In admitting to one conspiracy count, Ibrahim Dimson, 30, and Edmund Duhaney, 43, each face up to 10 years in prison and a fine of up to $250,000. They will be sentenced Jan. 29, 2007, according to the Department of Justice.
Joya Williams, the third defendant and former administrative executive assistant to a Coca-Cola global brand manager, has entered a not-guilty plea and is set to go to trial Nov. 13. Her lawyer has filed a motion to push the trial to early next year, but the court has yet to rule on the motion. Ms. Williams was fired by Coke after her arrest.
Willing to cooperate
Mr. Duhaney is reportedly willing to cooperate in the Williams trial as a prosecution witness. Published reports quoted Mr. Duhaney's lawyer, Don Samuel, describing his client as a "bit player" in the scheme who is cooperating because of evidence against him.
Mr. Dimson made no deal for his guilty plea. Mr. Dimson's lawyer, Anna Blitz, did not immediately return calls or e-mails for comment.
"Economic espionage should be treated very seriously," U.S. Attorney David E. Nahmias said in a statement. "Maintaining the incentives to create new and innovative products and allowing the innovators to reap the benefits of their inventions are critical to the growth of our economy. Those who try to cheat by taking advantage of others' hard work and creativity will face prosecution and prison."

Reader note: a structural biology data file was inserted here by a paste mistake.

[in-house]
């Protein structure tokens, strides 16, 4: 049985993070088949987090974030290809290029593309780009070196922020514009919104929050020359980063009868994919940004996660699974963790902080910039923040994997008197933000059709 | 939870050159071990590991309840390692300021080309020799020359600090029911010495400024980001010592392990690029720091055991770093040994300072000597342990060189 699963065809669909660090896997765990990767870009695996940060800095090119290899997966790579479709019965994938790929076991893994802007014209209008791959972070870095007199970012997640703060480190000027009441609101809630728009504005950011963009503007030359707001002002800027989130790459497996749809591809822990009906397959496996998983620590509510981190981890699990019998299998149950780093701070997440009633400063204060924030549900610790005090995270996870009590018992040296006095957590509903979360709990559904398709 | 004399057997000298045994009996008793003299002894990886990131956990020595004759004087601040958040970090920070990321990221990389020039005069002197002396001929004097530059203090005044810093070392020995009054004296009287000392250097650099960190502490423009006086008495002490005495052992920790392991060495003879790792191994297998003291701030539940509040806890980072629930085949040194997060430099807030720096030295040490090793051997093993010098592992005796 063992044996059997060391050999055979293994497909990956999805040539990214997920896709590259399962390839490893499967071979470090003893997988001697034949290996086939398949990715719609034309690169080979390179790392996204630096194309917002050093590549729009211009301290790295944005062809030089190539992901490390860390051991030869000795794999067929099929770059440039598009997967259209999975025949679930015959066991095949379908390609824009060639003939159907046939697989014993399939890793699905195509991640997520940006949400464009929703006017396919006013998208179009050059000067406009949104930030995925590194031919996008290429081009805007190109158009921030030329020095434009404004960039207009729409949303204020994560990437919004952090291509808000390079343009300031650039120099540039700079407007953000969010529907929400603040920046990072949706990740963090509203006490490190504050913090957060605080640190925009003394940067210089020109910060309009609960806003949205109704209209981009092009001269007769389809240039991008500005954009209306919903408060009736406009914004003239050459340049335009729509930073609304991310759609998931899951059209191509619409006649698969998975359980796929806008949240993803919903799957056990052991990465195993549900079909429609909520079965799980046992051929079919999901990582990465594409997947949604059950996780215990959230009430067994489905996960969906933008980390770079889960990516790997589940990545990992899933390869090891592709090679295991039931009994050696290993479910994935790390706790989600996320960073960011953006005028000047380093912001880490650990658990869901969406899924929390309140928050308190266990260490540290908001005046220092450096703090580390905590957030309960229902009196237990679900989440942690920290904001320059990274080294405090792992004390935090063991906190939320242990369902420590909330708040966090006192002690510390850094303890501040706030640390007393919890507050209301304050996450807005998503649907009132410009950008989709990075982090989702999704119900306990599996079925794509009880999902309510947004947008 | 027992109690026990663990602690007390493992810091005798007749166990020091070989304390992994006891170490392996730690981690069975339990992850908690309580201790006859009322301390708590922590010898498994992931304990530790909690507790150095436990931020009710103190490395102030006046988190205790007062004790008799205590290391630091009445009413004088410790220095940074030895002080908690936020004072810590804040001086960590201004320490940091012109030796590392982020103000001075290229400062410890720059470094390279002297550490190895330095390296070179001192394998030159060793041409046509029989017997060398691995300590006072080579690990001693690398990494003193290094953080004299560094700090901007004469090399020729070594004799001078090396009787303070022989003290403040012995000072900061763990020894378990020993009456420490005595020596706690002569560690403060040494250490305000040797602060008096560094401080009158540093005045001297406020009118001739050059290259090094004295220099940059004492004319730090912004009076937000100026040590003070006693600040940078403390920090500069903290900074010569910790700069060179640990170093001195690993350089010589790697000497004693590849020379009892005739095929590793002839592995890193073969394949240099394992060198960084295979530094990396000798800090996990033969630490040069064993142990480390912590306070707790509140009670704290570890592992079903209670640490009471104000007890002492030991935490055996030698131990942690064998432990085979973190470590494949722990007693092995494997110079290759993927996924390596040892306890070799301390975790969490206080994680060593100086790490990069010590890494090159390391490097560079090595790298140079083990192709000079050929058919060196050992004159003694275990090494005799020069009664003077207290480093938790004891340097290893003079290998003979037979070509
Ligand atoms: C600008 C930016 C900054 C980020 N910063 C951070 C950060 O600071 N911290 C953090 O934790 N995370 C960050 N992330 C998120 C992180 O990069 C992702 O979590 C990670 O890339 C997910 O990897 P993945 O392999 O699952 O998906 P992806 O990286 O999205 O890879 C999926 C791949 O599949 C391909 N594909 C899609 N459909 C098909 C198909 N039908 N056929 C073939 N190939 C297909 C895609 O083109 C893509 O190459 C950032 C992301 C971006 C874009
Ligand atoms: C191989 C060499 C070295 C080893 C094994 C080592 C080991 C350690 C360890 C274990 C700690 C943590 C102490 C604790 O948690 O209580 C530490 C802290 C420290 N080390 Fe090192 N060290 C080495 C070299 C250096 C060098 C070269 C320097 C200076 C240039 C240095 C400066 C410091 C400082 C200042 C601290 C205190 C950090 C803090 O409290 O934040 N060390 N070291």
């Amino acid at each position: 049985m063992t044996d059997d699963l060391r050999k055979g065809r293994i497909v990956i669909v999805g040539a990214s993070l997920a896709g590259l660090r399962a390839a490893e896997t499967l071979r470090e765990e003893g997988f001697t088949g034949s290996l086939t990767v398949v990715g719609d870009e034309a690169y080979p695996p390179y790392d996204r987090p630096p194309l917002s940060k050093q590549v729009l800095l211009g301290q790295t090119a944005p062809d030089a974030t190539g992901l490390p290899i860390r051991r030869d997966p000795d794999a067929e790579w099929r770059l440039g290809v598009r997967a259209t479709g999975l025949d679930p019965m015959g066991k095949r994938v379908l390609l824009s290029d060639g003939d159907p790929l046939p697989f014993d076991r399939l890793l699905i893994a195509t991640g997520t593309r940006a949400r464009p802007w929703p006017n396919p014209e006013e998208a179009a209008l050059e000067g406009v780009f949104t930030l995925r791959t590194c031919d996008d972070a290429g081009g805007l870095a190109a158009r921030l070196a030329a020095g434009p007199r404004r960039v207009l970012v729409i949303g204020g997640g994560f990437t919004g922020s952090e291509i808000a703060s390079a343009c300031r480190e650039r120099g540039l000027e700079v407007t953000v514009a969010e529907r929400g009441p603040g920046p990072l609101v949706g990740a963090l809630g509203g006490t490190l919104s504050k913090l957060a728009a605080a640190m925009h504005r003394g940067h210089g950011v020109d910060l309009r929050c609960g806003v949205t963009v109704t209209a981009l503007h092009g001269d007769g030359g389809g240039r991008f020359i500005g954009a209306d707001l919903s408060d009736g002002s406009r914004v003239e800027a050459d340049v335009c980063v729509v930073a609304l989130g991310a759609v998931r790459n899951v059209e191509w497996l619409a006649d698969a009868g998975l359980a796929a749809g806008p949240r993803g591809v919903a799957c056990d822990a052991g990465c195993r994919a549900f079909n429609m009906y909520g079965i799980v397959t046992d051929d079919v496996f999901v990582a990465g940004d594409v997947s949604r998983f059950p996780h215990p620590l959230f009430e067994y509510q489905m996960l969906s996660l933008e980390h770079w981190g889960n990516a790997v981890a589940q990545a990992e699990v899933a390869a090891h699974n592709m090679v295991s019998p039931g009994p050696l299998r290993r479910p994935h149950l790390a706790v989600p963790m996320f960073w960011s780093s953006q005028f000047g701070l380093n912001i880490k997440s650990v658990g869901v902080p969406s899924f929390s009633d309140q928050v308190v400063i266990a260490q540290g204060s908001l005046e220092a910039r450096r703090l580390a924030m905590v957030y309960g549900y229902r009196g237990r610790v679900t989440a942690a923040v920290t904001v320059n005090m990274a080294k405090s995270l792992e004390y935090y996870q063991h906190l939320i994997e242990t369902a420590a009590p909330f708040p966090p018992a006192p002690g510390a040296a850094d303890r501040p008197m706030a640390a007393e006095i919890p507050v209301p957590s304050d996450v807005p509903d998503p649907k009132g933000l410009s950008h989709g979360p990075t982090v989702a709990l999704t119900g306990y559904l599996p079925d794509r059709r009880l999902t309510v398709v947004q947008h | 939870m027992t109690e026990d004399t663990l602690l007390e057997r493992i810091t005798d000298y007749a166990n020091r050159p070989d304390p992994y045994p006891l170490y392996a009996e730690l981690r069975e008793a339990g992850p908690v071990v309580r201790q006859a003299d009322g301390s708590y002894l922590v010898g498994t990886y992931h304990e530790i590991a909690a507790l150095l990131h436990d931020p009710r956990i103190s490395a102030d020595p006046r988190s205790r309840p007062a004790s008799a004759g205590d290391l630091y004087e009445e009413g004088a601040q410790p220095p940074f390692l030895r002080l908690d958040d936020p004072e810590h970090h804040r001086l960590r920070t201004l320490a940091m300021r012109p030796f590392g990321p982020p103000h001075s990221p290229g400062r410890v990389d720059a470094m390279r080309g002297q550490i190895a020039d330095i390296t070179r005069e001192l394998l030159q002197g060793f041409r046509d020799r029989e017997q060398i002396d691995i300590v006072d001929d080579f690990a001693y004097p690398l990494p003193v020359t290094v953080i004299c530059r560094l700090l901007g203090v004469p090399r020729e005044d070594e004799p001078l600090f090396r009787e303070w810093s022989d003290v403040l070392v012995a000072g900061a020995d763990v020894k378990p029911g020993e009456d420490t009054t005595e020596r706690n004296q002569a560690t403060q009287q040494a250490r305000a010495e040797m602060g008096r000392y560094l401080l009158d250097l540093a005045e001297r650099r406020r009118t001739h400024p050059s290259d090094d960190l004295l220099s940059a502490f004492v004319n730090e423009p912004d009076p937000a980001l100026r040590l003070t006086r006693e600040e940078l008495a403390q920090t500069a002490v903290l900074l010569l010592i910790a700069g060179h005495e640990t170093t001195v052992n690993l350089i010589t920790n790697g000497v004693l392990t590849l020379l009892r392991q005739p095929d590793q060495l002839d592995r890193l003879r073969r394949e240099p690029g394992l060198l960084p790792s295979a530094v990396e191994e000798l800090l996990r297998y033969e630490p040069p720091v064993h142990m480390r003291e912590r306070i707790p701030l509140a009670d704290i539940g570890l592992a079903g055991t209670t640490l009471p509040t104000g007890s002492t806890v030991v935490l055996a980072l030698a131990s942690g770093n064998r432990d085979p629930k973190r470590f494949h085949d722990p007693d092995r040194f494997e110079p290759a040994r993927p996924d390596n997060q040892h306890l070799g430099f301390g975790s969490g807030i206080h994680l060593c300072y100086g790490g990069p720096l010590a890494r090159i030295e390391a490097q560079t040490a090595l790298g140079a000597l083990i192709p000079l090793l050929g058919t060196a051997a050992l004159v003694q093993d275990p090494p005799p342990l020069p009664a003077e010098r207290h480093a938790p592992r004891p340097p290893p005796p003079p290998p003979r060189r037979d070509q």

The three were arrested July 5 following a six-week Federal Bureau of Investigation sting operation set in motion after PepsiCo informed Coca-Cola of the plot to sell the secrets for $1.5 million. The trio were indicted July 11.
The Department of Justice said a box holding two Coca-Cola product prototypes and company documents were found in Mr. Duhaney's home the day the three were arrested. The prosecution said a box containing two undisclosed Coca-Cola product samples and other confidential company documents was found in his home during a search on July 5, the day the exchange was to take place. Coke has not revealed the products involved in the case.